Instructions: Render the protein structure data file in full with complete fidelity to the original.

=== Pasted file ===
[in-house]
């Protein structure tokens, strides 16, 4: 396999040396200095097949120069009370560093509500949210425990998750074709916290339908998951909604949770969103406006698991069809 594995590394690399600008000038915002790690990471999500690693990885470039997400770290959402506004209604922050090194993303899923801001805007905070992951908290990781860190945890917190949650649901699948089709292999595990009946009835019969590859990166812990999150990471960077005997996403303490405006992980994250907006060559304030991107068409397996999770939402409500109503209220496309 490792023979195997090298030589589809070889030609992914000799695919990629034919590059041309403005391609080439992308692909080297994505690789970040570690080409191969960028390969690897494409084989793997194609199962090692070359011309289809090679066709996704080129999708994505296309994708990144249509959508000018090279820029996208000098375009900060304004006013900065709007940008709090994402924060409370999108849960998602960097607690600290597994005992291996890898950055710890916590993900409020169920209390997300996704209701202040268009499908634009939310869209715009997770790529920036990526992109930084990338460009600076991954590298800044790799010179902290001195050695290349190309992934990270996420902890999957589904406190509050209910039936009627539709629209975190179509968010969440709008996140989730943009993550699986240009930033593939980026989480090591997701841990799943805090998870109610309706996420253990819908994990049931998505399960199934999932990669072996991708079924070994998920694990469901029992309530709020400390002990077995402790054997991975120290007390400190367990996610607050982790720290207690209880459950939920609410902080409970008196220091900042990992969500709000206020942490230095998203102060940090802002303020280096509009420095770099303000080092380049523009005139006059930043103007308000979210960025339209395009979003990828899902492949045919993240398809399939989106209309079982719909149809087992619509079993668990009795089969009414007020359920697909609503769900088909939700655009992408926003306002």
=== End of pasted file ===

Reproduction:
[in-house]
């Protein structure tokens, strides 16, 4: 396999040396200095097949120069009370560093509500949210425990998750074709916290339908998951909604949770969103406006698991069809 594995590394690399600008000038915002790690990471999500690693990885470039997400770290959402506004209604922050090194993303899923801001805007905070992951908290990781860190945890917190949650649901699948089709292999595990009946009835019969590859990166812990999150990471960077005997996403303490405006992980994250907006060559304030991107068409397996999770939402409500109503209220496309 490792023979195997090298030589589809070889030609992914000799695919990629034919590059041309403005391609080439992308692909080297994505690789970040570690080409191969960028390969690897494409084989793997194609199962090692070359011309289809090679066709996704080129999708994505296309994708990144249509959508000018090279820029996208000098375009900060304004006013900065709007940008709090994402924060409370999108849960998602960097607690600290597994005992291996890898950055710890916590993900409020169920209390997300996704209701202040268009499908634009939310869209715009997770790529920036990526992109930084990338460009600076991954590298800044790799010179902290001195050695290349190309992934990270996420902890999957589904406190509050209910039936009627539709629209975190179509968010969440709008996140989730943009993550699986240009930033593939980026989480090591997701841990799943805090998870109610309706996420253990819908994990049931998505399960199934999932990669072996991708079924070994998920694990469901029992309530709020400390002990077995402790054997991975120290007390400190367990996610607050982790720290207690209880459950939920609410902080409970008196220091900042990992969500709000206020942490230095998203102060940090802002303020280096509009420095770099303000080092380049523009005139006059930043103007308000979210960025339209395009979003990828899902492949045919993240398809399939989106209309079982719909149809087992619509079993668990009795089969009414007020359920697909609503769900088909939700655009992408926003306002």